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|INFOTECH INDIA | Tech Briefs:
TCS: Tech Firms Eye $1 Billion Pie on U.S. Recovery | IBM Eyes Raipur, Bhopal for Expansion | INFOSYS: Focus on Aerospace | HCL: Center in Brazil | JUNIPER NETWORKS: $400M Investment | SATYAM: Rs. 140 Trillion Loss | China Eyes Indian Outsourcing | Big U.S. Deal
TCS: Tech Firms Eye $1 Billion Pie on U.S. Recovery
As America’s top banks emerge from the Troubled Asset Relief Program and the economy starts showing signs of recovery, Indian outsourcing vendors Tata Consultancy Services, Infosys and Wipro are set to gain offshoring projects worth around $1 billion over the next one to two years.
JP Morgan, Goldman Sachs and Morgan Stanley, which received approval to buy back government stake worth $68 billion earlier this year, apart from American Express, Bank of New York, Mellon and Capital One — which also started repaying government debt — are among the firms seeking operational efficiencies by outsourcing non-core IT and back-office projects to India. Many of these banks had deferred new offshoring decisions as they attempted to cope with TARP funding and internal restructuring of processes. Experts such as Andy Efstathiou, director of the banking sourcing practice at research and consulting firm NelsonHall, say U.S. banks are increasing offshoring.
“Since the beginning of the economic crisis, many of these contracts have been put on hold. That is beginning to change. It is looking like the Q4 of 2009 is shaping up to be 20 percent-plus over Q4 of 2008,” he told The Economic Times.
In a September survey of around 480 firms by Efstathiou, only 2 percent said they plan to reduce offshoring, while almost 37 percent of the respondents said they will increase offshoring. “The financial services firms we have spoken to intend to increase offshore spending,” he added. Merger among banking systems of Bank of America and Merrill Lynch among many other such transactions, is creating newer opportunities for offshoring and outsourcing vendors.
Since offshoring will help merged banks save costs by 30-40 percent, these merged banking entities are seeking to partner with a vendor having significant offshore presence.
IBM Eyes Raipur, Bhopal for Expansion
IT solutions provider IBM is planning to expand its footprints in tier II and tier III cities with a bouquet of hardware, software and services offerings primarily targeted at mid-market clients.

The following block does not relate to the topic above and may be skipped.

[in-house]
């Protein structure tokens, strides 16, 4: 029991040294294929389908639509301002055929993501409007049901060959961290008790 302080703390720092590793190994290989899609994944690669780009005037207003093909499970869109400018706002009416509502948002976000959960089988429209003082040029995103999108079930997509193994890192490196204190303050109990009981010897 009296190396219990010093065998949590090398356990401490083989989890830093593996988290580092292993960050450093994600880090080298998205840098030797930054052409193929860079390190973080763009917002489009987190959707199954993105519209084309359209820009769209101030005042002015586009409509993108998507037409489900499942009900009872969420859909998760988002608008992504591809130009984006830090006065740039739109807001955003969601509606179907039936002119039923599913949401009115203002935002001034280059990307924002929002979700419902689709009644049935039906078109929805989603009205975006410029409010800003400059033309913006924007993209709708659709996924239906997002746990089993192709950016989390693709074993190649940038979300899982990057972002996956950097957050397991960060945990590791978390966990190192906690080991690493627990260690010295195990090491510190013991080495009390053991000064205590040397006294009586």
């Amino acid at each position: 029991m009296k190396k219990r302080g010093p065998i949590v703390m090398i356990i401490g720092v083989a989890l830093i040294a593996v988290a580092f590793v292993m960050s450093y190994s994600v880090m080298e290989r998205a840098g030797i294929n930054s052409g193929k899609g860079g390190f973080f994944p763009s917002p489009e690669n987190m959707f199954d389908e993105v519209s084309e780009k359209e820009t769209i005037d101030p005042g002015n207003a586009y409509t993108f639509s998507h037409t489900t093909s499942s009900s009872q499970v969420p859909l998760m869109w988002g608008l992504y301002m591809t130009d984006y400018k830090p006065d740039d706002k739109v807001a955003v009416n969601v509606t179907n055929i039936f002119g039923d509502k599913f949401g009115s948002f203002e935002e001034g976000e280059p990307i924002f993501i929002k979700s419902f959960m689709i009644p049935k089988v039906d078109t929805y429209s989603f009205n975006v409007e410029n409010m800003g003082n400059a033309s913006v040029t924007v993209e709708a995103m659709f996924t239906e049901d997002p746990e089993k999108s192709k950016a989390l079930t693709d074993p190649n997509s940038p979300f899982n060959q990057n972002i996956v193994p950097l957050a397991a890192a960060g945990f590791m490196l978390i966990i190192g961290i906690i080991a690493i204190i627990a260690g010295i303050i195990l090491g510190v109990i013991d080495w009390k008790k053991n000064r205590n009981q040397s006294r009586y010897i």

IBM Growth markets vice president Harish Krishnamurthy told The Economic Times that the company is soon going to set up its hubs in potential cities like Raipur, Bhopal, Bhubhaneshwar, Vizag and Nagpur. “These cities have great untapped potential. By starting our hub in these cities we would be able to cater to the requirements of surrounding tier III cities through our partners under hub and spoke model. The small and medium enterprises offer great business opportunities,” he said.
At present, IBM has a direct presence in 22 cities across the country. The company has also appointed IT players Sequel Infocom and Icon Integrated services as the channel partners to sell IBM’s infrastructure services to clients. “These two partners will focus primarily on the Rajasthan market. They will help us in enhancing our reach in the state by offering infrastructure services to clients helping them in areas of Green IT, security, business continuity, improved collaboration and communication among others,” he said.
IBM has also launched first of its kind service offering named IBM Express Remote managed Infrastructure Services exclusively to be sold by its channel partners. “IBM cannot sell it directly to the clients. It has to be sold through our channel partners. It is designed to enable IBM business partners in providing their clients with remote monitoring, management and service reporting of their IT infrastructure,” said Vivek Malhotra, IBM vice president.
INFOSYS: Focus on Aerospace
India’s second-biggest software exporter Infosys Technologies plans to stay away from top auto customers in its engineering services business and shift its focus from commoditized and price-sensitive projects.
Engineering requires a mix of programming and core engineering skills such as mechanical or civil, depending on the industry being serviced, and is billed at higher rates than traditional application development and maintenance projects.
“We have chosen to walk away from this (auto) industry because the work has become increasingly commoditized because of high competition. We are a premium services player and our contribution is value-driven,” said Valmeeka Nathan, Infosys vice-president and head of product lifecycle and engineering. He said the company had chosen to de-risk revenues from this segment and instead focus on segments such as aerospace, which provides stability and visibility of revenues.